Open banking will revolutionise the payments value chain by enabling third-parties to build services on top of banks’ data and infrastructure. In the near future, you may be using Facebook or Google to pay your bills and making P2P transfers while your money is still safe in your bank account. The PSD2 regulation does not come without concerns. Today, if your data is misused or shared inappropriately you know where to go to get it sorted, since only your bank has access to it. But in the future, with hundreds of third parties that have access to your customer data, this is going to be a real challenge. All of this is also taking place against a backdrop of better controls of personal data, via the General Data Protection Regulation (GDPR).
Fintegration and Open Banking
These new regulations are another good excuse for banks to co-operate with fintechs, almost as persuasive as the $470bn in profit that startups could potentially take away from them, according to Goldman Sachs research. Unsurprisingly, traditional institutions are engaging with fintechs in the hope of combining the respective strengths of both models - merging fintech agility with the stability and security of traditional banking. Termed ‘fintegration’, the co-operative trend has led to the emergence of a new category of startups acting as a bridge between fintechs and banks. AISPs and PISP platforms offer developers an easy way to access the bank data they need to build new financial apps and services, helping startups and banks alike to drive innovation in financial services. However, consuming the bank's APIs and resources isn't restricted to only AISPs and PISPs, as anyone who wishes to access Arab Bank resources can do so securely through the bank's API layer.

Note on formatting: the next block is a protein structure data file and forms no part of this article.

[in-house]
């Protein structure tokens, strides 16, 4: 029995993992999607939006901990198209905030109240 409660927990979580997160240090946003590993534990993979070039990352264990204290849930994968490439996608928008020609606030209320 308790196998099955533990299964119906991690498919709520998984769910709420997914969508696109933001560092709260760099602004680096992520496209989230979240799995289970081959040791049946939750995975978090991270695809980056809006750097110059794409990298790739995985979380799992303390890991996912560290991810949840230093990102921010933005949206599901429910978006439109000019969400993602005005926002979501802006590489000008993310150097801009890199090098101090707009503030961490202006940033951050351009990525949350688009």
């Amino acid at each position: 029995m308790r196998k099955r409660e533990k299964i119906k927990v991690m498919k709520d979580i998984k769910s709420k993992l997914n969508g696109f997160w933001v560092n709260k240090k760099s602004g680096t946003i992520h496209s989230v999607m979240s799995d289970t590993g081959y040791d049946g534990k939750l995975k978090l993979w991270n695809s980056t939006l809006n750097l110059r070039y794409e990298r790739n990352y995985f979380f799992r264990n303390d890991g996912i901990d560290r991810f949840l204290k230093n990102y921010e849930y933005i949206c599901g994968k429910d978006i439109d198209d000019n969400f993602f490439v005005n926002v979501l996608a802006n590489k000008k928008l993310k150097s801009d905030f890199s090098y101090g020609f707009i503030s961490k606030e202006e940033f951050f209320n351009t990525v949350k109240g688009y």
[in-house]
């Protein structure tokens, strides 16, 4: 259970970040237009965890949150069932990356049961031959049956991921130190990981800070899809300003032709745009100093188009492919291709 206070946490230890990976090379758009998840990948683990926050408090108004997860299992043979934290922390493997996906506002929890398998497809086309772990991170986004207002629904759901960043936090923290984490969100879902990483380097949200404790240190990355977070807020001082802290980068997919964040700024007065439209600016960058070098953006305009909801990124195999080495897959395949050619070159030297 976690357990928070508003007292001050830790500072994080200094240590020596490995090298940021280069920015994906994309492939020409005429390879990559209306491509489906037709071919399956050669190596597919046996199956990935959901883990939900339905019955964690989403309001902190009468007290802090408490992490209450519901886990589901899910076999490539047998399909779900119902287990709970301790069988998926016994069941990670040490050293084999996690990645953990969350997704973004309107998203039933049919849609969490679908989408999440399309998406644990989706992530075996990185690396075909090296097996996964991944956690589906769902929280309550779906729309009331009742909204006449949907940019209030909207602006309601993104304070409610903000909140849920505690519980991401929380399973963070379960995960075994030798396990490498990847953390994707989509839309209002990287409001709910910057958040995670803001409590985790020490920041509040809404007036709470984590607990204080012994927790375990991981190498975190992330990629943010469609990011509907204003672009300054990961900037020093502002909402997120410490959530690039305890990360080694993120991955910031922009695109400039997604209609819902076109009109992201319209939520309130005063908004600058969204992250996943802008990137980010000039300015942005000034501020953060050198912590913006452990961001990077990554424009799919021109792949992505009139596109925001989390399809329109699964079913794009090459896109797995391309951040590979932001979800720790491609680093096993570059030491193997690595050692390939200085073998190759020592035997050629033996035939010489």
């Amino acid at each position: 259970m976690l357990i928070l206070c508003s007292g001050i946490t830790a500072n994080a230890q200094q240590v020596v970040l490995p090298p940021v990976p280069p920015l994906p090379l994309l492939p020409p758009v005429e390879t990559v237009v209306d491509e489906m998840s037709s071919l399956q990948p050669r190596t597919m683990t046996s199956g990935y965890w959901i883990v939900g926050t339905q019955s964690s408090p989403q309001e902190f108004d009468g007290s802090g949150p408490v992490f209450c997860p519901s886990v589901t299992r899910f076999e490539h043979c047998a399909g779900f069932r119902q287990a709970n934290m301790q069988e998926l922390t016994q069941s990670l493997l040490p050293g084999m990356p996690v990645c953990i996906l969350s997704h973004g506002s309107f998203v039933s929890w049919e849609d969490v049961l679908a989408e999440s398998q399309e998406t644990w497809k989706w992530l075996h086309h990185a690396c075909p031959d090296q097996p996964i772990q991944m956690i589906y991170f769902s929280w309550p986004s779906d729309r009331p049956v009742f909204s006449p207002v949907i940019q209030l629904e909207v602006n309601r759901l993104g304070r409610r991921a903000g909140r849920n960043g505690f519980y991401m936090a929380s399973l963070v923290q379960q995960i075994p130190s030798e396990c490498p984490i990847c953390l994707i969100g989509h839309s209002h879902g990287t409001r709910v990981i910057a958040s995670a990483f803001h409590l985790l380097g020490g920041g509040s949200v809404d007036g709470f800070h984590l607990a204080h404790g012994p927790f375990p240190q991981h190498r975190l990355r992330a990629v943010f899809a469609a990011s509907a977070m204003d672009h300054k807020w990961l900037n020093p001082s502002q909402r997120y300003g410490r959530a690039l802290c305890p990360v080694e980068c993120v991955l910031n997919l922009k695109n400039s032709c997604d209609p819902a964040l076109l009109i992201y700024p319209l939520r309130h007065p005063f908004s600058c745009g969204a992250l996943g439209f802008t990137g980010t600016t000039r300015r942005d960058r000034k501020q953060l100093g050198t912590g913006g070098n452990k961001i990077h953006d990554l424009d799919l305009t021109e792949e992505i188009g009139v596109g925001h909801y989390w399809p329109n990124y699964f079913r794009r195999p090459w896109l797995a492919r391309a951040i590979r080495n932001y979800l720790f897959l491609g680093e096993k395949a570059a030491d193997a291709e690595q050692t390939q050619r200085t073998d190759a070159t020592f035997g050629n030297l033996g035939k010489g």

Banks have been around for 600 years and have already faced disruption more than once. Years ago, telephone banking had mistakenly sounded the death knell, pretty much like the advent of internet banking did in 2000. Still, banks survived and adapted to changes. Today, the cycle is repeating itself - banks are facing an onslaught of new technologies, from massive smartphone adoption to blockchain. Some of their services are at risk; P2P payment processing, which currently takes them days, can be handled by any blockchain fintech in a matter of seconds. And some are not; financial advisory services to large corporations and risk management require a degree of expertise that is unlikely to be replaced by a chatbot anytime soon. The relationship between fintech firms and financial institutions may certainly be complicated, but just like any great relationship, leveraging each other’s core capabilities will reap great dividends for all those involved, including the customer.